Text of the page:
Dark communications stump spies

Prime Minister John Key (file)
Prime Minister John Key (file)

It’s likely the terrorists responsible for the Paris attacks had a way to communicate and plan their attacks that cannot be monitored by intelligence agencies.

Prime Minister John Key, who is in Vietnam on a trade mission, says that poses real challenges for our spies trying to monitoring those on New Zealand's terror watchlist.  

The Paris attacks have exposed a gaping hole for intelligence agencies. In Vietnam today, John Key revealed for the first time just how much of a concern it is. 

“The amount of dark communications, communication that are not monitored by our agencies - it is increasing,” he says.

Traditionally, intelligence agencies have been able to monitor things like phone calls and emails to foil terror attacks.  But "dark communication" is the use of phone apps like Surespot and Wickr.   They offer military grade secure messaging - and the messages then self-destruct, leaving absolutely no trace.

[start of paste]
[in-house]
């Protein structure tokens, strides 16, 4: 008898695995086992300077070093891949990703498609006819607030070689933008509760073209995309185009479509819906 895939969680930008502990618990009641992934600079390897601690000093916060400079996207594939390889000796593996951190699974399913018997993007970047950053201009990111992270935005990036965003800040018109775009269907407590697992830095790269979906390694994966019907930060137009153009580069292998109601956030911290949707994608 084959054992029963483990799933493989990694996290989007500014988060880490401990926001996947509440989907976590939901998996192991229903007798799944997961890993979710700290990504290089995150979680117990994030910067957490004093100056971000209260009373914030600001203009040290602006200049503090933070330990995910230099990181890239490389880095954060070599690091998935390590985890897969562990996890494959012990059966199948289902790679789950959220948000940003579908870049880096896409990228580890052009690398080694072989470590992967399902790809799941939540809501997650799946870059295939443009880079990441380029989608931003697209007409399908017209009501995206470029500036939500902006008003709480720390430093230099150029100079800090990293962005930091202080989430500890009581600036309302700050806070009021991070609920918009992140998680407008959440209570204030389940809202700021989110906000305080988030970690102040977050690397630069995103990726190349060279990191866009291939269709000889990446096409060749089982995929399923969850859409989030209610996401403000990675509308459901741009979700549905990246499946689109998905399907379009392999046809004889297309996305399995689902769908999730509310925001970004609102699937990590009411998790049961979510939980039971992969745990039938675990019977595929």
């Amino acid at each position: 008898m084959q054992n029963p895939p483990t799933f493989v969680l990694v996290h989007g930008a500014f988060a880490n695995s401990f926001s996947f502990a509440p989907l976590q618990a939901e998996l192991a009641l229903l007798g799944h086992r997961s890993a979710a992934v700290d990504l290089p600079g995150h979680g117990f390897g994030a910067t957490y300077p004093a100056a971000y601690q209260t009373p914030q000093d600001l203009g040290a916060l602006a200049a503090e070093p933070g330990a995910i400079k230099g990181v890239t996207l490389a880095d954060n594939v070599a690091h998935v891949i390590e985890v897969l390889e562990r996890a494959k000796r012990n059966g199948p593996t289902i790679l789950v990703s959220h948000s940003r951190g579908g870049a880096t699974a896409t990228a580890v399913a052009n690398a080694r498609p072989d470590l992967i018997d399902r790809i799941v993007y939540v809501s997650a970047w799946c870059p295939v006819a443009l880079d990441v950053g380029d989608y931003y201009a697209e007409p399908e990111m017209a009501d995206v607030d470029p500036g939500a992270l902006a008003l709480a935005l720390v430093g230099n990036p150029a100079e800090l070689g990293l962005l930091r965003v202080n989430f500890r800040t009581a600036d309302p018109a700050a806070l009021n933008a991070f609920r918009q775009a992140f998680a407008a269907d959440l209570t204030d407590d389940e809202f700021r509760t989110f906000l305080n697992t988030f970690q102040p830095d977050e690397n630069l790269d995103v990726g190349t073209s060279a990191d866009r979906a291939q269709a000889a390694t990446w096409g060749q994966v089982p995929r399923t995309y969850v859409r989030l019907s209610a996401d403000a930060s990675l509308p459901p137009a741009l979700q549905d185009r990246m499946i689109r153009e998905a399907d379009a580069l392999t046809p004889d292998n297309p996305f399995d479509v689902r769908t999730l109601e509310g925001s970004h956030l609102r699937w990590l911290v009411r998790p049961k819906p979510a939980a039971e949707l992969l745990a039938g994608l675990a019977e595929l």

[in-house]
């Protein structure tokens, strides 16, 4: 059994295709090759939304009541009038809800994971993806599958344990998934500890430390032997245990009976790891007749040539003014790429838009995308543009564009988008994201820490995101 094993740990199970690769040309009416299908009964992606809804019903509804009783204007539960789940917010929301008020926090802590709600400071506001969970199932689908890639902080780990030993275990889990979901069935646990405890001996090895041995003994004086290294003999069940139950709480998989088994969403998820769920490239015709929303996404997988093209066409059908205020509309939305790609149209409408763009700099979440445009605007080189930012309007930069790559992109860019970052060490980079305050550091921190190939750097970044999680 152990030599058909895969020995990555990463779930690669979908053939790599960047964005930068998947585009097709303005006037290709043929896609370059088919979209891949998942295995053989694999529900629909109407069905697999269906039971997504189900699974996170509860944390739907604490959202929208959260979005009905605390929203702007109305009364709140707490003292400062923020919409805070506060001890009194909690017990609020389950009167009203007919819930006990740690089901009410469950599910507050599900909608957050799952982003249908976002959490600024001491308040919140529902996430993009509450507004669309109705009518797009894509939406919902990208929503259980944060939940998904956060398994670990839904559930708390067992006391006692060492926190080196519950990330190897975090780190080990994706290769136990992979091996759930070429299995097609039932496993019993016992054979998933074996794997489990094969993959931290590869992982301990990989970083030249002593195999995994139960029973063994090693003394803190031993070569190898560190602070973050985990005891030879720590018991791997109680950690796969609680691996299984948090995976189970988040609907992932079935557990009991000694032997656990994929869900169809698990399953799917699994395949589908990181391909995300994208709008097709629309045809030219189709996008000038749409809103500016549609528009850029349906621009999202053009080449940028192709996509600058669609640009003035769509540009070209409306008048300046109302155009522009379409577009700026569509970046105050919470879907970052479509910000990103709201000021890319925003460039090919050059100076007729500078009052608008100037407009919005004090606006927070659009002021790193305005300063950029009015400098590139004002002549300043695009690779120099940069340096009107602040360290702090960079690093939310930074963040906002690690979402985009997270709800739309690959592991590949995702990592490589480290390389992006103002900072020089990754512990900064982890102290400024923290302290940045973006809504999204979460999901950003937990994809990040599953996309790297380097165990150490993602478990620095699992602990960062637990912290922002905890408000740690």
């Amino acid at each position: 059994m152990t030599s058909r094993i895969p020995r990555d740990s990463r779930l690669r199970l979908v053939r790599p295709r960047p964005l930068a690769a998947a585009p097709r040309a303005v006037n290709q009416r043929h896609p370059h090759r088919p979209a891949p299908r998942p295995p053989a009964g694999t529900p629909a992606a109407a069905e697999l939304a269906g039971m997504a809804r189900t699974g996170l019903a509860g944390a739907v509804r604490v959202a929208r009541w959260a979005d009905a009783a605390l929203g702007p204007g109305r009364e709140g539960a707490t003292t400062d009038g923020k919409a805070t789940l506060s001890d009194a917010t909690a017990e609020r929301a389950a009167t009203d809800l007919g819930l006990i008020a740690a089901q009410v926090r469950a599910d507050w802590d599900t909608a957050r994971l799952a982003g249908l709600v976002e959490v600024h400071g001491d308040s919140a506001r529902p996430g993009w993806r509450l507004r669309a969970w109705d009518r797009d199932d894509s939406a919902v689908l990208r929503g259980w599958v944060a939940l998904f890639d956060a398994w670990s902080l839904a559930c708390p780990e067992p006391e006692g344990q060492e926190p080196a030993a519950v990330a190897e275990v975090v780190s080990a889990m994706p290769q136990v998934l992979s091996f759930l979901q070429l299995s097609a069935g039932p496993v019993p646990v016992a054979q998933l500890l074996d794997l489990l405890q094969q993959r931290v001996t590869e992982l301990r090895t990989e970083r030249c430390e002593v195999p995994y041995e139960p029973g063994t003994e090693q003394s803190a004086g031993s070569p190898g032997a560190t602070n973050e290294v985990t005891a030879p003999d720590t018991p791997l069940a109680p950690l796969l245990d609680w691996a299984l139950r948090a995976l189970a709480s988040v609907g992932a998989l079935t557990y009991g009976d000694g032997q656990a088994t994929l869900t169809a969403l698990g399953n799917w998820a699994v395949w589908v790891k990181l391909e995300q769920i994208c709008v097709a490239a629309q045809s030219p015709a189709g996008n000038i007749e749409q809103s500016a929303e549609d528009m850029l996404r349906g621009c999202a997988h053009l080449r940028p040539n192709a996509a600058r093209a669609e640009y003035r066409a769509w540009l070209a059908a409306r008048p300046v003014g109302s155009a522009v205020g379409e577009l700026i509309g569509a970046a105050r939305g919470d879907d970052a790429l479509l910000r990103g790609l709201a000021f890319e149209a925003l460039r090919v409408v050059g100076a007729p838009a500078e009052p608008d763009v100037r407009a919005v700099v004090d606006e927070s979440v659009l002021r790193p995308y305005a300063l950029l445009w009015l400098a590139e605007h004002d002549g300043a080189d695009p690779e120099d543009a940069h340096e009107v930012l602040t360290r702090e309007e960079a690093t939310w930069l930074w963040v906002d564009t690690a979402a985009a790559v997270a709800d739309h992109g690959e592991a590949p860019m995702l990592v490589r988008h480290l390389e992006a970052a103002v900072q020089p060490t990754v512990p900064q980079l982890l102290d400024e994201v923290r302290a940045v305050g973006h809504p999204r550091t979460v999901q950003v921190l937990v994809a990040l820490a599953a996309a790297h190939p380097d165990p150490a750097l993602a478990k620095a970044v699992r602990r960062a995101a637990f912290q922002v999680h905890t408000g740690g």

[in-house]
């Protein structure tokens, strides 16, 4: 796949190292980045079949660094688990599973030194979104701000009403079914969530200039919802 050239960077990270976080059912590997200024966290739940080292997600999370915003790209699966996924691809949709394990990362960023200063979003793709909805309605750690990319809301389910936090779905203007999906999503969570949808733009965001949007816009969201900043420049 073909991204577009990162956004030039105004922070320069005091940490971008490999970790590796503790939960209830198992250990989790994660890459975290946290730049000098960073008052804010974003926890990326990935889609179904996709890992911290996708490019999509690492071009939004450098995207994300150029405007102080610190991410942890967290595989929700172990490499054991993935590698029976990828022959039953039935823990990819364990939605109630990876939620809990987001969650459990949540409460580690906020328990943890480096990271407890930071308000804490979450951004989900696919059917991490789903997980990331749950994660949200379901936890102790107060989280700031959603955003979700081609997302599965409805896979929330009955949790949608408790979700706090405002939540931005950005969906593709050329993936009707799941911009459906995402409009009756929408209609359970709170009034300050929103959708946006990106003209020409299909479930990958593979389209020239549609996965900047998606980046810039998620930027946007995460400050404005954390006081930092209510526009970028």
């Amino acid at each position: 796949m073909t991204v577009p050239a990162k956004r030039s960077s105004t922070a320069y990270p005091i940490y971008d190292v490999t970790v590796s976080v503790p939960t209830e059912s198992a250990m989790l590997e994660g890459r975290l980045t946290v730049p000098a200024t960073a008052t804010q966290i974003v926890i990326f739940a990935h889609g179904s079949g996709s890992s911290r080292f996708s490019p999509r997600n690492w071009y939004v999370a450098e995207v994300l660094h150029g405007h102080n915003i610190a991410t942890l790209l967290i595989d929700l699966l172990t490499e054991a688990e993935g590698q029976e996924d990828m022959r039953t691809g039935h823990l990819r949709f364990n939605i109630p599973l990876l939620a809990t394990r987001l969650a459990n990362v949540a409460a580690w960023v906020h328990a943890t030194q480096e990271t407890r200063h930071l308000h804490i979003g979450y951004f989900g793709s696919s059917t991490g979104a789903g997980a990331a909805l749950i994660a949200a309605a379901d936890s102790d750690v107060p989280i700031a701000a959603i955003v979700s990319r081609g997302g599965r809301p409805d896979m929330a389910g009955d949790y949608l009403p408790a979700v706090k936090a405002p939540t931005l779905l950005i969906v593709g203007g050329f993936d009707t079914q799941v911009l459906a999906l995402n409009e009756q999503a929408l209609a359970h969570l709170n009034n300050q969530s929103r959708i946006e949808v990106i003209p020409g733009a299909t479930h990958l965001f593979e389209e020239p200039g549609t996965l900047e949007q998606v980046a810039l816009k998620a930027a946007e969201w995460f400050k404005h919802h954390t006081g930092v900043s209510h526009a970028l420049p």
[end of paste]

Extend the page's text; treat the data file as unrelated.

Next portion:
“What we've seen in recent times is that ISIL have become a lot more aware of where the capability to intercept information is, and where it isn't,” says Mr Key. 

It appears some of the 40 New Zealanders on our terror watchlist are using dark communication apps, and spies can't get into them.  

“The issue is this technology is very difficult to break into, essentially,” says Mr Key.

The discovery of a Syrian passport near the body of an attacker has increased fears that terrorists could be entering Europe by pretending to be refugees.

Seven hundred and fifty Syrian refugees are on the way to New Zealand, and Key says they are carefully checked.

“They go through a vetting process,” he says.

That includes a security check by SIS spies involving biometric testing and fingerprinting.

The information is then checked against databases held by the Five Eyes countries – the United States, the United Kingdom, Canada and Australia.

“We're part of the Five Eyes club, and that gives us an advantage over most other countries,” says Mr Key.

He has also revealed that, over the years, a small number of refugees wanting to come to New Zealand has been rejected – but he wouldn't say whether that was because of security concerns.  

The Prime Minister leaves Vietnam tomorrow for the APEC forum in the Philippines, where world leaders will gather and talk of terror will dominate. 

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